Wij willen met u aan tafel zitten en in een openhartig gesprek uitvinden welke uitdagingen en vragen er bij u spelen om zo, gezamelijk, tot een beste oplossing te komen. Oftewel, hoe kan de techniek u ondersteunen in plaats van dat u de techniek moet ondersteunen.

Permitting falsehood in political advertising would work if we had a model democracy, but we don’t. Not only are candidates dishonest, but voters aren’t educated, and the media isn’t objective. And now, hyperlinks turn lies into donations and donations into louder lies. The checks don’t balance. What we face is a self-reinforcing disinformation dystopia.

That’s why if Facebook, Twitter, Snapchat and YouTube don’t want to be the arbiters of truth in campaign ads, they should stop selling them. If they can’t be distributed safely, they shouldn’t be distributed at all.

No one wants historically untrustworthy social networks becoming the honesty police, deciding what’s factual enough to fly. But the alternative of allowing deception to run rampant is unacceptable. Until voter-elected officials can implement reasonable policies to preserve truth in campaign ads, the tech giants should go a step further and refuse to run them.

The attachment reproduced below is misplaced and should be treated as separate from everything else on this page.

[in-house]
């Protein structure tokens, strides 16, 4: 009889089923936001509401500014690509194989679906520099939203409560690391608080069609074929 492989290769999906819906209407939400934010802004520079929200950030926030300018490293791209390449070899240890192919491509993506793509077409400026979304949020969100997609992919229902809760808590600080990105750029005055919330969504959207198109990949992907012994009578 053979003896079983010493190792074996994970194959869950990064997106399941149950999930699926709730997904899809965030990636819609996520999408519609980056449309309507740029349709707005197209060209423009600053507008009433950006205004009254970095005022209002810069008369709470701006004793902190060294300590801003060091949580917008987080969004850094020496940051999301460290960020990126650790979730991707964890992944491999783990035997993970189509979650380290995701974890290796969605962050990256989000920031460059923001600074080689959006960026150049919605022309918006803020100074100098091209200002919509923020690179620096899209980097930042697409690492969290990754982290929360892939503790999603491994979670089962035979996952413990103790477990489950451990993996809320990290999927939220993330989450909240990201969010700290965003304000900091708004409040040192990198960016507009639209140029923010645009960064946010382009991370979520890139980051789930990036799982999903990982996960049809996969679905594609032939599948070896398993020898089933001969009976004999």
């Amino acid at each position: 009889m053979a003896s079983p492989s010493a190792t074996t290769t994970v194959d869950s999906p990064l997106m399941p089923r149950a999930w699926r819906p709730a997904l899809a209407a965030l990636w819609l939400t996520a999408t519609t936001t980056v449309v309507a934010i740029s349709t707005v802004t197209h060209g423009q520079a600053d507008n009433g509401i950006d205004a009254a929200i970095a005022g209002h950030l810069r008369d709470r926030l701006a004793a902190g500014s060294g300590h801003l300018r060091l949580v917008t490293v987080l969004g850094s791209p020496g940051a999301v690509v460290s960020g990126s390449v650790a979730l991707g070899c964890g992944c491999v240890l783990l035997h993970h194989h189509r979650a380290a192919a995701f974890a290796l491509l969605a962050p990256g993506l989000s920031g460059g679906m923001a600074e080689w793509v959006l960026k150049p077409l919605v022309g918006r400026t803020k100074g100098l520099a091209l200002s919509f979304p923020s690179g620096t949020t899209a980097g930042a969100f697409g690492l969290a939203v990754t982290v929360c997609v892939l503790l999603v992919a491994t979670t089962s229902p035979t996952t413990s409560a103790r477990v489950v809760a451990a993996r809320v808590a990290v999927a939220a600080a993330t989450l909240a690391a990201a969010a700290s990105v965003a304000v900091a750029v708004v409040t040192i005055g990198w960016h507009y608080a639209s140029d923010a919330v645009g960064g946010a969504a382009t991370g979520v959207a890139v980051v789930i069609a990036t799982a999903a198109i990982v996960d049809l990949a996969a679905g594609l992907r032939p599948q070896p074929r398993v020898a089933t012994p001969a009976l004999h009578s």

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This problem came to a head recently when Facebook formalized its policy of allowing politicians to lie in ads and refusing to send their claims to third-party fact-checkers. “We don’t believe, however, that it’s an appropriate role for us to referee political debates and prevent a politician’s speech from reaching its audience and being subject to public debate and scrutiny” Facebook’s VP of policy Nick Clegg wrote.

The Trump campaign was already running ads with false claims about Democrats trying to repeal the Second Amendment and weeks-long scams about a “midnight deadline” for a contest to win the one-millionth MAGA hat.

Trump Ad

After the announcement, Trump’s campaign began running ads smearing potential opponent Joe Biden with widely debunked claims about his relationship with Ukraine. Facebook, YouTube and Twitter refused to remove the ad when asked by Biden.

In response to the policy, Elizabeth Warren is running ads claiming Facebook CEO Mark Zuckerberg endorses Trump because it’s allowing his campaign lies. She’s continued to press Facebook on the issue, asking “you can be in the disinformation-for-profit business, or you can hold yourself to some standards.”